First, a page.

No More Stupid Punts
What do I mean by “stupid”?
“Mah momma says: ‘Stupid is as stupid does, Forrest'”
~ Forrest Gump
We’re all trying to get our needs met. How we go about that can span the whole spectrum between very smart, and very stupid.
In my vocabulary, “smart” means we’ve chosen, found, or stumbled-upon an effective way of getting our need met, and conversely, “stupid” simply means that we’ve chosen an ineffective way to get our need met.
And boy have I been stupid.
A Series of Stupid Punts
Over the past ten years or so, I’ve taken a series of engagements (jobs, contracts, etc.) in the hope of helping folks – folks who’ve assured me that they wanted help, btw. Generally I’ve directed my help towards improving their company in some way. Sometimes this has been related to an Agile adoption, sometimes to some kind of Lean transformation, and sometimes to improving e.g. software or product development in general.
These engagements have all been punts. That is, the outcomes have been uncertain, and the clients’ commitment to change, although avowed and often emphatic, unproven. Stupid punts.
Ill Met by Moonlight
In all cases – whilst, of course, getting paid for my efforts – I’ve just been trying to help folks. And have been focussed primarily on their needs. And in the process, not paying much attention at all to my own needs. So, unsurprisingly perhaps, my own needs have often been ill met.
Here’s a list of the needs I’m talking about:
- Meaningful connections – the opportunity to make meaningful connections with people. Given that my help is most often directed towards seeing the whole organisation thrive, flourish and become more effective, “meaningful connections” includes everyone in the organisation – from the executives (board, management team), to the frontline folks (devs, ops, sales, marketing, support, etc.).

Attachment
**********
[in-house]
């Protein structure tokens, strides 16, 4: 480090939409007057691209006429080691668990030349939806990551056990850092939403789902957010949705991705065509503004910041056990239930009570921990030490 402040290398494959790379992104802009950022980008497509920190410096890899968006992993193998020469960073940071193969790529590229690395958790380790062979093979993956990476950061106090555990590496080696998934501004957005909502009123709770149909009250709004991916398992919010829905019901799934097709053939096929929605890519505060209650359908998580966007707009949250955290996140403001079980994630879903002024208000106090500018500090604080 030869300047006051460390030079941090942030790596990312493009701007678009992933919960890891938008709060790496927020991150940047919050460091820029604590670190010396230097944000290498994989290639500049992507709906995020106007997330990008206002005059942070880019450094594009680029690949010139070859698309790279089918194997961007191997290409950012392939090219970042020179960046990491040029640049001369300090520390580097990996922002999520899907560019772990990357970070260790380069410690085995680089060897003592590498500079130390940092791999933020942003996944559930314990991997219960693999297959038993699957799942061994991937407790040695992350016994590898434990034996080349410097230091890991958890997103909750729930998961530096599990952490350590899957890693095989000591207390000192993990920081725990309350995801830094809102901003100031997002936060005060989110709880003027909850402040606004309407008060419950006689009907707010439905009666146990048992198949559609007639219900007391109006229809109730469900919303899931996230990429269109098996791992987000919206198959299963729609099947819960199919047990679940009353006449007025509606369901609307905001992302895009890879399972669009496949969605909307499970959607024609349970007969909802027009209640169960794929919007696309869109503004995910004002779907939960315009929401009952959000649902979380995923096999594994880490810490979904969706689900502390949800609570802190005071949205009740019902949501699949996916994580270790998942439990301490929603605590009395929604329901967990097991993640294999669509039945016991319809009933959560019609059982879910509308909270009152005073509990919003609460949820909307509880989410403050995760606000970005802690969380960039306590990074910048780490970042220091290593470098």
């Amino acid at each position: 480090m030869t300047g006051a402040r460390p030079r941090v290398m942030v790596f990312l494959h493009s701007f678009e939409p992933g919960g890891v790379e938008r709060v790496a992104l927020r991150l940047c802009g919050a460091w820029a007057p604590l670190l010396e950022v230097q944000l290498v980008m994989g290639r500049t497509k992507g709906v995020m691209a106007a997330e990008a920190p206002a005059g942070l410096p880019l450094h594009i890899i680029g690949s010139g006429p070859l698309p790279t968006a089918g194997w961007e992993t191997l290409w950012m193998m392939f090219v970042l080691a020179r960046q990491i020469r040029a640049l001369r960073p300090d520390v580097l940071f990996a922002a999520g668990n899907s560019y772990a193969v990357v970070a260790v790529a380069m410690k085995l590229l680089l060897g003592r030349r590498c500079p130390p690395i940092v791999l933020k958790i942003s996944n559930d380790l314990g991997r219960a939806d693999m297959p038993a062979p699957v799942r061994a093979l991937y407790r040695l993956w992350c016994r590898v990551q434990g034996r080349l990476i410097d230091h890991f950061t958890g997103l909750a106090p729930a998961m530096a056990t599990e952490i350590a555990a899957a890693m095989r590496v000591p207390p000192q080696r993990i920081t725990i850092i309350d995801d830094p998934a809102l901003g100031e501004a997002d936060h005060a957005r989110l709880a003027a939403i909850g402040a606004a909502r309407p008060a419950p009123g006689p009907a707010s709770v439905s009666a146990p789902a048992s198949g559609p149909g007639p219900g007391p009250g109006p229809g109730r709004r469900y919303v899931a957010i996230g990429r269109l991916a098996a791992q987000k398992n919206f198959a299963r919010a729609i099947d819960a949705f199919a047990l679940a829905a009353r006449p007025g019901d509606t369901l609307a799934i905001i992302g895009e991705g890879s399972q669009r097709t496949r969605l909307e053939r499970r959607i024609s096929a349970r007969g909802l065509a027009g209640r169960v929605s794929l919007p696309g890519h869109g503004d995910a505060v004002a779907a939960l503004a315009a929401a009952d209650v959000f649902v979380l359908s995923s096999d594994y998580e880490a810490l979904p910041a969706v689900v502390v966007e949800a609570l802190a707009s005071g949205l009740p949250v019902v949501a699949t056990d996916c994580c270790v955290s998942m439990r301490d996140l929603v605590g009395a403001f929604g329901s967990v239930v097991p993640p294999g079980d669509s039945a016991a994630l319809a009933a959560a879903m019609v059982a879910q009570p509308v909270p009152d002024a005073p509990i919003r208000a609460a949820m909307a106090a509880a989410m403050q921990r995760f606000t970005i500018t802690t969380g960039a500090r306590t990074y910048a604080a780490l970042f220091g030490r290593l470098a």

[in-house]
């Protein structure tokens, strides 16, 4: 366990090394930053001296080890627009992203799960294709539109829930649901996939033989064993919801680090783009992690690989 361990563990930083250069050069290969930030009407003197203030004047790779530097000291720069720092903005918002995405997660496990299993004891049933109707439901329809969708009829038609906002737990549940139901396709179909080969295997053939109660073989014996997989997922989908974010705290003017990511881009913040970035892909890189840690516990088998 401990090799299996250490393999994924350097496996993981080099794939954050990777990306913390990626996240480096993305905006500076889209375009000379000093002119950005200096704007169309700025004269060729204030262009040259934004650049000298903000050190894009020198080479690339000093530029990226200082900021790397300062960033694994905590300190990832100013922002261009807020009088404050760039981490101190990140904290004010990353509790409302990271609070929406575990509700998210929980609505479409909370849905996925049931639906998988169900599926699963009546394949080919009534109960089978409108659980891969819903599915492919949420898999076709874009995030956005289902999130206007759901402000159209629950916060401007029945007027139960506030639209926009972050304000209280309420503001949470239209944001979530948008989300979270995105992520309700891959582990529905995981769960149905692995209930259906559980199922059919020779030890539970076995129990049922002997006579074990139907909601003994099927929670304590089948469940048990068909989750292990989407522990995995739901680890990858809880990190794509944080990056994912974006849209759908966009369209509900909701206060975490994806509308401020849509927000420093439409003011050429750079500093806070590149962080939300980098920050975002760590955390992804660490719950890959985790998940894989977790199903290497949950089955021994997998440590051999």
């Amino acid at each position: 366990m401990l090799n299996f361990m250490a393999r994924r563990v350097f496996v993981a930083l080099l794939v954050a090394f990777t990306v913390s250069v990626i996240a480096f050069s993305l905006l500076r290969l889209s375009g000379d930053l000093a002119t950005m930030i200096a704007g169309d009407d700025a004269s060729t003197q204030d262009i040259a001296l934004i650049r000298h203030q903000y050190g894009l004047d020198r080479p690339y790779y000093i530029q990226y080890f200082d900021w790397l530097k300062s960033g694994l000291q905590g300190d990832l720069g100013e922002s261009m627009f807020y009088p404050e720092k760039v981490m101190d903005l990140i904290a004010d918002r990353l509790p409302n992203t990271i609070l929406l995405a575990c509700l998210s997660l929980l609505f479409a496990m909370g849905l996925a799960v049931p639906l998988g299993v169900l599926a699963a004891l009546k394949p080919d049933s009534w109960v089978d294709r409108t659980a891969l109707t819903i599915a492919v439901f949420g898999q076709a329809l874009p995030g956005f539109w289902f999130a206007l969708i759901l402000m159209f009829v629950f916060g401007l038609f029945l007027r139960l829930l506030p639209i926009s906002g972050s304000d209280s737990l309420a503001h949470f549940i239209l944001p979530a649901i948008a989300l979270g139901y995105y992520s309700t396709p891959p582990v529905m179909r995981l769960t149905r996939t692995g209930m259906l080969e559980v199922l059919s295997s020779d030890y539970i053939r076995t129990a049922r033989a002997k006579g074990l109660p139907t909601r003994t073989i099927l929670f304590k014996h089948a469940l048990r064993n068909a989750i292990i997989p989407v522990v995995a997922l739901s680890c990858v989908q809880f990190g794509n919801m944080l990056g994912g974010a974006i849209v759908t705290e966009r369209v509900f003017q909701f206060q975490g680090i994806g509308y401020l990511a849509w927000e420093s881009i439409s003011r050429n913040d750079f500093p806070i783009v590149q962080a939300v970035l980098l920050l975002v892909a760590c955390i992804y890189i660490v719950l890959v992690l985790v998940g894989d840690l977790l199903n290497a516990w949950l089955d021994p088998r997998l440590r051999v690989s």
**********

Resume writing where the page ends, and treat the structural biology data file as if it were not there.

- Mutual learning – exploring interesting topics together with other folks , and learning together about things to do with making businesses more effective.
- Contribution – actually making some appreciable contribution to the improvement of folks’ lives at work, and to the healthy growth and progress of the organisation as a whole, too.
- A sense of progress – a.k.a. accomplishment. A feeling that folks’ efforts are not wasted, that things are in fact moving – and in the “right” direction.
- Regard – being “successful” enough that folks would hold my contribution in sufficiently high regard that they would recommend my services to others.
- Well-being (of self and others) – in particular, helping folks get their needs met, relating to one another humanely, and – for those who wish to – fully realising their innate potential.
- Mutual joy – in the nonviolent communication sense of the term (through e.g. self-empathy, empathy, and honest expression). See also: Brahmavihara
Aside: The correlation between the above list and Martin Seligman’s idea of P.E.R.M.A. is a happy coincidence, yet unsurprising, I guess.
I wrote a post recently explaining how my then-job was not meeting my needs in that particular position. It may come as no surprise to hear that I resigned shortly afterwards.
To date, I’ve often been so focussed on the needs of others (clients, co-workers, employers) that getting my own needs met has been pretty much squeezed out. This regularly leaves me feeling depressed, angry and, often, alienated.
I’m resolved to find a more balanced position between my needs and those of others. And to begin to work on less stupid ways of getting my own needs met, too.
I’ve reached a point in my life, with the help of Marshall Rosenberg, where getting my needs met seems crucial to my happiness and peace of mind. This has become sufficiently important that I’m resolved to take some steps to significantly increase the likelihood of that happening in future. I am presently thinking on what such steps might look like.
If and when this is working well, I anticipate better outcomes not just for myself, for all. I will still keep taking punts, just not quite such stupid ones. Semper mirabilis, indeed.
In closing, I note a certain irony. For some twenty years now I have taken careful account of the needs of all stakeholders in whatever endeavour I have been involved. Just not, it seems, my own needs. Cobblers’ children, anyone?